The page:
Chinese President Xi outlines vision for his nation’s role in the world

The Chinese Communist Party is expected to announce a third term for President Xi Jinping, formally doing away with term limits for that office. In a major speech, Xi emphasized the need to become more adept at deploying China's military regularly and for the military to be prepared for major challenges. Christopher Johnson of China Strategies Group joined Nick Schifrin to discuss.

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  • Judy Woodruff:

    This weekend, China's President and Communist Party General Secretary Xi Jinping gave what is viewed as his most significant speech of the year.

    He chronicled his achievements over the last decade and charted his vision for the country's future, all as the Communist Party appears set to hand him a third term and further cement his power.

    Nick Schifrin has the story.

  • Nick Schifrin:

    During the first day of the National Party Congress, General Secretary Xi Jinping stressed the importance of improving the standard of living for Chinese citizens and increasing self-reliance, especially on high-end technology.

    He praised China's response to the COVID pandemic, which relies on massive widespread lockdowns, and Xi emphasized the need to become more adept at deploying China's military on a regular basis and for the military to be prepared for major challenges.

  • Xi Jinping, Chinese President (through translator):

    We must be mindful of potential dangers, be prepared to deal with the worst-case scenarios, and be ready to withstand the major challenges of high winds, choppy waters and even dangerous storms.

  • Nick Schifrin:

    And for more on Xi Jinping's speech and the Party Congress, we turned to Christopher Johnson, previously a China analyst at the CIA. He now runs his own consulting company, China Strategies Group.

    Chris Johnson, welcome to the "NewsHour."

    When Xi discusses worst-case scenarios,when he talks about headwinds, is he preparing China for a long-term confrontation with the United States?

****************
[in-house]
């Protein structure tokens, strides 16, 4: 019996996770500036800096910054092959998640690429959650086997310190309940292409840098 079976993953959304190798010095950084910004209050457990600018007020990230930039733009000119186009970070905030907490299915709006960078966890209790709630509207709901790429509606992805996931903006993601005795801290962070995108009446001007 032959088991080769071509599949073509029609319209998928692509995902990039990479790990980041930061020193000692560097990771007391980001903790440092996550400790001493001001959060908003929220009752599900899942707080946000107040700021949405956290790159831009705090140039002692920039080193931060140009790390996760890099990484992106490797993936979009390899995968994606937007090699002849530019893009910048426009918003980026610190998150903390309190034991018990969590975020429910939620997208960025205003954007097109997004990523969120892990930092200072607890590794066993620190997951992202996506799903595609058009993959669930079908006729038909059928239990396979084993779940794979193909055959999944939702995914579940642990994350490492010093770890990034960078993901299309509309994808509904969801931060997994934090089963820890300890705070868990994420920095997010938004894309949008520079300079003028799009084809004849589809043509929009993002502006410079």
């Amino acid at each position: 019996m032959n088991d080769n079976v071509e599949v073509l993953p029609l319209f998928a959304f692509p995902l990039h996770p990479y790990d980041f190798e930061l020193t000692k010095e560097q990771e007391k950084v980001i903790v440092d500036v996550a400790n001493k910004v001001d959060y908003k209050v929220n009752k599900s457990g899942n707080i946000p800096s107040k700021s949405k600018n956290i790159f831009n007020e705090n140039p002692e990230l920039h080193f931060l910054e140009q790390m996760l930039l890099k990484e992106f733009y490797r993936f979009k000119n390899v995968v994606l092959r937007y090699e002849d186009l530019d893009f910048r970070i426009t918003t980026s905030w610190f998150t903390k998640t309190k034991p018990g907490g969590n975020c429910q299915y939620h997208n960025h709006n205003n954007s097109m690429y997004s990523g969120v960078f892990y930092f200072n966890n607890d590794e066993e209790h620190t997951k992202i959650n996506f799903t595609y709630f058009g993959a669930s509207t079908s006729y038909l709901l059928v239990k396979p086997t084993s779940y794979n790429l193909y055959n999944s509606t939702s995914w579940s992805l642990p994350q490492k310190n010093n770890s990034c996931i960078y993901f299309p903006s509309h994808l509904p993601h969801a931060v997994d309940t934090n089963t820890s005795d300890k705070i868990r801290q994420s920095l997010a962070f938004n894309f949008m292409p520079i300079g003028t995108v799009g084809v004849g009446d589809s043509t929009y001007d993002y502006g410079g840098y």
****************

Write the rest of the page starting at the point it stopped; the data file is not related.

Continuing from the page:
• Christopher Johnson, China Strategies Group:


    And, in fact, I think he's telling us that he sees war with the United States as increasingly likely. And I think we see two aspects of this in the speech that he delivered to the Congress. The first is that longstanding phraseology in these work reports, where China judged that peace and economic development not only were the dominant global trend, but also would be an enduring one, are gone from this report.

    And, instead, they have been replaced by what Xi Jinping called a spirit of struggle, which is clearly a throwback to the 1960s under Mao Zedong. The other way I think he's telegraphing that is that he's showing us that the economy is moving toward what we might call a fortress economy that is less dependent on the global order and less dependent upon the United States.

    He talks a lot in the speech about self-sufficiency in technology. And that tells us that he's hardening that system for — in preparation for that possible coming war with the United States.

  • Nick Schifrin:

    And he spent a lot of time on military modernization.

    Is the vision not only perhaps some kind of regional war or confrontation with the United States over, say, Taiwan or the South China Sea, but a more global one?

  • Christopher Johnson:

    Well, that's a great question.

    And I think we see him through the defense reforms that he's been pushing in his second term and also through the type of weapons systems they're developing. They're undergoing a massive expansion of their nuclear force. They tested this hypersonic glide vehicle last year. All of those systems obviously are designed to threaten the U.S. mainland and homeland and to show that China is ready for a global contingency with the United States, if necessary.

  • Nick Schifrin:

    The largest tension point, of course, between Beijing and Washington is Taiwan. It has been for a long time and is today.

    Let's take a listen to what Xi said about Taiwan.

  • Xi Jinping (through translator):

    Resolving the Taiwan issue is a matter for the Chinese, a matter that must be resolved by us Chinese people. We will continue to strive for a peaceful reunification with the greatest sincerity and the utmost effort.